In most cases, your primary care doctor or dermatologist will be able to diagnose psoriasis by examining your skin. However, since psoriasis can look like eczema and other skin diseases, diagnosing it can sometimes be difficult.
If your doctor isn't sure whether you have psoriasis, he or she may order a biopsy. Your doctor will remove a small sample of your skin and have it looked at under a microscope.
If you have symptoms of psoriatic arthritis, such as swollen and painful joints, your doctor...
There are a few main types of treatments specifically for facial psoriasis. The type you use depends on which part of the face is affected. Your doctor may prescribe just one or a mixture of them, including:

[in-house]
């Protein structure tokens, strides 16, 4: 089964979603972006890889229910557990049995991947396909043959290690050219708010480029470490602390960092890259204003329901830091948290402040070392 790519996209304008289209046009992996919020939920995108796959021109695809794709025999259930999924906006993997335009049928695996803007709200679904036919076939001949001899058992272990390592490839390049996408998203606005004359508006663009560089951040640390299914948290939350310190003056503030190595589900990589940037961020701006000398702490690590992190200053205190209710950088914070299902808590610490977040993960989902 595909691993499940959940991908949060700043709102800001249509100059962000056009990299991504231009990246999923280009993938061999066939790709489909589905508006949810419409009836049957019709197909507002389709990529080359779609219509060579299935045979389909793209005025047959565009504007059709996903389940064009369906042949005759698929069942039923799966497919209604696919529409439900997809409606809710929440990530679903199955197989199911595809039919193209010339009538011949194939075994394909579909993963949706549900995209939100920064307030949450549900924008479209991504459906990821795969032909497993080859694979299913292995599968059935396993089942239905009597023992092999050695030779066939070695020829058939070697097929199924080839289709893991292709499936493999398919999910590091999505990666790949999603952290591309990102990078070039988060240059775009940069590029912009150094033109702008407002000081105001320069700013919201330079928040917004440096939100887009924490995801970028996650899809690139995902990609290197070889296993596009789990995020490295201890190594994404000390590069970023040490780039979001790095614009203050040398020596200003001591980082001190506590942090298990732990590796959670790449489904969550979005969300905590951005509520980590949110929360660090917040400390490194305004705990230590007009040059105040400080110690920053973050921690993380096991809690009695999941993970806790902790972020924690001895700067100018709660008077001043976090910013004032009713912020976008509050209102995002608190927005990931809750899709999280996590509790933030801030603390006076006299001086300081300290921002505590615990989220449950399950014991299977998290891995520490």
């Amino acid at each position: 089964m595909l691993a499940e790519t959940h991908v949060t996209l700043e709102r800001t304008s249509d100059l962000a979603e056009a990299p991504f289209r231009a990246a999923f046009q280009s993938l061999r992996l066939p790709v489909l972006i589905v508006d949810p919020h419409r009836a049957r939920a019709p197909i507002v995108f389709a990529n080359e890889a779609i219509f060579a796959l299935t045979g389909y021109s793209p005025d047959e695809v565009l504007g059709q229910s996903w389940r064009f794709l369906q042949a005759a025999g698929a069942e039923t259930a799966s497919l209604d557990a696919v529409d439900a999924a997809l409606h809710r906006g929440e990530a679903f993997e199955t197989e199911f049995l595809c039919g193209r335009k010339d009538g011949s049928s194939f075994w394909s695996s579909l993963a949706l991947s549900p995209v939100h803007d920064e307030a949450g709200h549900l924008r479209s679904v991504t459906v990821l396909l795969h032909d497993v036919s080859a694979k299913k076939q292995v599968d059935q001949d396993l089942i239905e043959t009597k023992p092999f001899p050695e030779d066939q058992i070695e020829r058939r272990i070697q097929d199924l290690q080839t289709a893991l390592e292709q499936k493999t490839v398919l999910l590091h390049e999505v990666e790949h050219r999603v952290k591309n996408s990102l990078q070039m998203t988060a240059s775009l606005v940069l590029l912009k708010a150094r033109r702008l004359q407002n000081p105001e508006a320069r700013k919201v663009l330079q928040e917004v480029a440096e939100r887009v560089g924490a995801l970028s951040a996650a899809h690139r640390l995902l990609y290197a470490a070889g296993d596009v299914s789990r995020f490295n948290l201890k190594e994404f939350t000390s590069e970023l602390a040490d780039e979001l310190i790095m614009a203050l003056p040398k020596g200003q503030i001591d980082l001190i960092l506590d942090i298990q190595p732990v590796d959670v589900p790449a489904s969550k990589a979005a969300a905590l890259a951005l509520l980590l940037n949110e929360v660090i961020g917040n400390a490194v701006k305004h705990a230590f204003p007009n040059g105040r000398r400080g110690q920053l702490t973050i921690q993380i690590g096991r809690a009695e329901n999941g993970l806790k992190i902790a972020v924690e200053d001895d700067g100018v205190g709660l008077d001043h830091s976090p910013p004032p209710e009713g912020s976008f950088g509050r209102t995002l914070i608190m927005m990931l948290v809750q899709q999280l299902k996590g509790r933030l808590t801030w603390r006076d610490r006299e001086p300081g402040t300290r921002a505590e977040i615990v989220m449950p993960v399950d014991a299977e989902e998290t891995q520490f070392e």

Low-potency corticosteroids, which are ointments, creams, lotions, or sprays that reduce redness and swelling. Doctors usually prescribe them for just a few weeks at a time. If you use them for longer, they can make your skin thin, shiny, bruise easily, or give it stretch marks.
Synthetic vitamin D, such as calcipotriene (Dovonex, Sorilux) ointment or cream, slows the growth of skin cells. But it can also irritate your face. Calcitriol (Vectical, Rocaltrol) is a newer vitamin D drug for psoriasis that some studies suggest may be better for sensitive skin.
Retinoids, such as tazarotene gel (Tazorac), help remove scales and may ease inflammation. But skin irritation is a possible side effect.
Tacrolimus (Protopic) and pimecrolimus (Elidel) are two drugs the FDA has approved for eczema, a different skin condition. Some dermatologists recommend these drugs for psoriasis on the face. But talk to your doctor about whether you need these medicines. The FDA says people should use them only for a short time, since some studies have linked the drugs to cancer risks.